A More Rational Economy
Posted on August 8, 2016
Imagine a US in which political power was divorced from wealth, and we realigned the economy more rationally. Then I suggest:
1. Medicare for all plus some drug marketing reforms would take health care from 17% of GDP to 12% (which is what countries with better health care than ours pay)
2. Financial sector reforms would take finance and insurance from 8% of GDP to 4% (which is what it was a few decades back, with no detectable difference in efficiency)
3. Communications reform would provide everyone with a single, free, high speed data pipe to replace cable internet and phone, saving maybe 1-2% of GDP (I don’t know of any country that has got the model for this right yet, but this is a textbook case for subsidized regulated monopoly and/or direct public provision)
4. Military and foreign policy reforms would take the military and foreign aid budget from 6% of GDP to 3% with no appreciable loss of security (assuming we disassembled the military-congressional-industrial complex, though I grant that the relationship of expenditures to national security is a complex question).
5. A living minimum wage of $15/hr would redistribute income somewhat, but have little short-term effect on GDP. In the long term it would reduce social welfare costs.
6. Abolishing the war on drugs would save only a fraction of 1% of GDP in the short run, but there would be significant long-term social cost savings.
7. Land price and housing price reform also needs to be addressed, but I’ll leave that for another time.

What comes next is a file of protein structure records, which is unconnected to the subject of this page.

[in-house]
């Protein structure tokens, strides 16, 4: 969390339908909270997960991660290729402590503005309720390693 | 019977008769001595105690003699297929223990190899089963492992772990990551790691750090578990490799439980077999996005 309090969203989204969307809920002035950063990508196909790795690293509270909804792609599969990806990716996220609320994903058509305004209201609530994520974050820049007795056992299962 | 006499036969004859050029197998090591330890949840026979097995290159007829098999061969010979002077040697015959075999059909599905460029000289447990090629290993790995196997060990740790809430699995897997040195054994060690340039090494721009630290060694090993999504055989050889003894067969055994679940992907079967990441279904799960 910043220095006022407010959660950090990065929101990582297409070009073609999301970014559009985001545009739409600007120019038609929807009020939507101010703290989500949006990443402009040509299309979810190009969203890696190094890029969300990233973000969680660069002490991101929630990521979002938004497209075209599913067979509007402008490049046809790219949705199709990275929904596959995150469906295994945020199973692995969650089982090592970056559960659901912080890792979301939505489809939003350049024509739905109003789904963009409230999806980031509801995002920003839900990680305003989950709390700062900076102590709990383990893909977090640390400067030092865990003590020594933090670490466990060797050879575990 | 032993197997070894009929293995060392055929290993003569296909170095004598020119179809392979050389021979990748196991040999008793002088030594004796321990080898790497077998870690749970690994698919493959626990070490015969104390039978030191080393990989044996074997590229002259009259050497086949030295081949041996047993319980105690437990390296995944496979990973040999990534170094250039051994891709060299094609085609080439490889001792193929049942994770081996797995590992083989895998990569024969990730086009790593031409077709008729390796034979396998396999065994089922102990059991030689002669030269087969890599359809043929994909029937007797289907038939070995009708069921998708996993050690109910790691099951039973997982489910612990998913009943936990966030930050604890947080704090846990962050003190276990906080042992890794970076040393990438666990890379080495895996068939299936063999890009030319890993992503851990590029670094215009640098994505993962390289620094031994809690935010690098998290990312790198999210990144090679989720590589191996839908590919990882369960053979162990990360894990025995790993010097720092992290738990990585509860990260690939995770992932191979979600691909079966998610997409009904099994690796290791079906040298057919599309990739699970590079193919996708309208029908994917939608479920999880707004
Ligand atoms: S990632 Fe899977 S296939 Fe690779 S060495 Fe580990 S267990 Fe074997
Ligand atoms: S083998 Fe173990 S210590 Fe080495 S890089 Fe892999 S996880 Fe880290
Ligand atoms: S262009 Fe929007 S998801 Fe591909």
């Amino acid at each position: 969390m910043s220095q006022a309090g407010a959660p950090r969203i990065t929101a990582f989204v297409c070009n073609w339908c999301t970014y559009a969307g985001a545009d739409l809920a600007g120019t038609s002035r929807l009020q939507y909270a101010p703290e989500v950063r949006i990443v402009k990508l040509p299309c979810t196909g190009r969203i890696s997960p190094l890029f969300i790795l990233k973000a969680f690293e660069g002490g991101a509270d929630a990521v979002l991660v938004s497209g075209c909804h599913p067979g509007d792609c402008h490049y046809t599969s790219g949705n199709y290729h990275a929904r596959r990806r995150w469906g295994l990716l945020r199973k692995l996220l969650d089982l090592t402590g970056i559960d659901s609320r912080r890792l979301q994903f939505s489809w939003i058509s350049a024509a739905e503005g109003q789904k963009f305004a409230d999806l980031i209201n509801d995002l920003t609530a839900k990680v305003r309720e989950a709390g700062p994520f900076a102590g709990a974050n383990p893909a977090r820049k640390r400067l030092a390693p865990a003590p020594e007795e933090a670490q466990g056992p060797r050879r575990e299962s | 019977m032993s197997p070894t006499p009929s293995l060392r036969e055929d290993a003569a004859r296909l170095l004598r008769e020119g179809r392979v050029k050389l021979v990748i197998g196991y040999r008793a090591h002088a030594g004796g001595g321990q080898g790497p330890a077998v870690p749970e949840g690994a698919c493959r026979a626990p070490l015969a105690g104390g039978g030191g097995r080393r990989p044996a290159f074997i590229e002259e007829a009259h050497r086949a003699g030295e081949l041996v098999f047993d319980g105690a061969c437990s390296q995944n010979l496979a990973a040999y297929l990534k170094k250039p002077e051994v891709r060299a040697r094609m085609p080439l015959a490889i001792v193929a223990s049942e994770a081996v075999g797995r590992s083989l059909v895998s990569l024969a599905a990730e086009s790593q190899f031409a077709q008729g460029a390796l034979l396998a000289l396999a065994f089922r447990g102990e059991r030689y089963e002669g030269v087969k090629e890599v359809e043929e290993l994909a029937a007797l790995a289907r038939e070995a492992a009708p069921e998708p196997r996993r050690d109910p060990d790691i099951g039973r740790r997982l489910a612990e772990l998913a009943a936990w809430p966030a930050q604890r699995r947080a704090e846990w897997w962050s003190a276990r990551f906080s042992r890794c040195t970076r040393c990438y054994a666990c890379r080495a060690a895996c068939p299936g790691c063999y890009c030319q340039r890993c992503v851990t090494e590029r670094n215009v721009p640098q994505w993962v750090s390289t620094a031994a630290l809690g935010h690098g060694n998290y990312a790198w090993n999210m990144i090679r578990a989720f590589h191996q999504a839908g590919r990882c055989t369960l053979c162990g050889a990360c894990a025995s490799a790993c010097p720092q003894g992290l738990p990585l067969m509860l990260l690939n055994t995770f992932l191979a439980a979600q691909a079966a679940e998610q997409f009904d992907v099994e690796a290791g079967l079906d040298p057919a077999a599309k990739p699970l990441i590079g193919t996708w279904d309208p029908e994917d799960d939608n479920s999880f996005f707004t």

That would give us maybe 14+% of GDP to put into early education, full year education, free college, infrastructure repair, and expanded social services. We could even think about a guaranteed minimum income.
The private share of the economy would be almost the same as it is now.
Median real standard of living would something like 1/3 higher than it is now.
The tax structure would need some modifications, but not a drastic confiscatory tax on the rich (however, it might be that we can’t divorce political power from wealth in the first place without imposing severe taxes on the rich).
There is no term describing the kind of political democracy this model assumes (and actually, no real political model describing how to make it happen).
There are some not very persuasive terms describing the kind of economy this model assumes: social welfare state, Scandinavian democratic socialism.
There is no very persuasive term for the political tendency that would support this program.
Without good language, you cannot have good politics.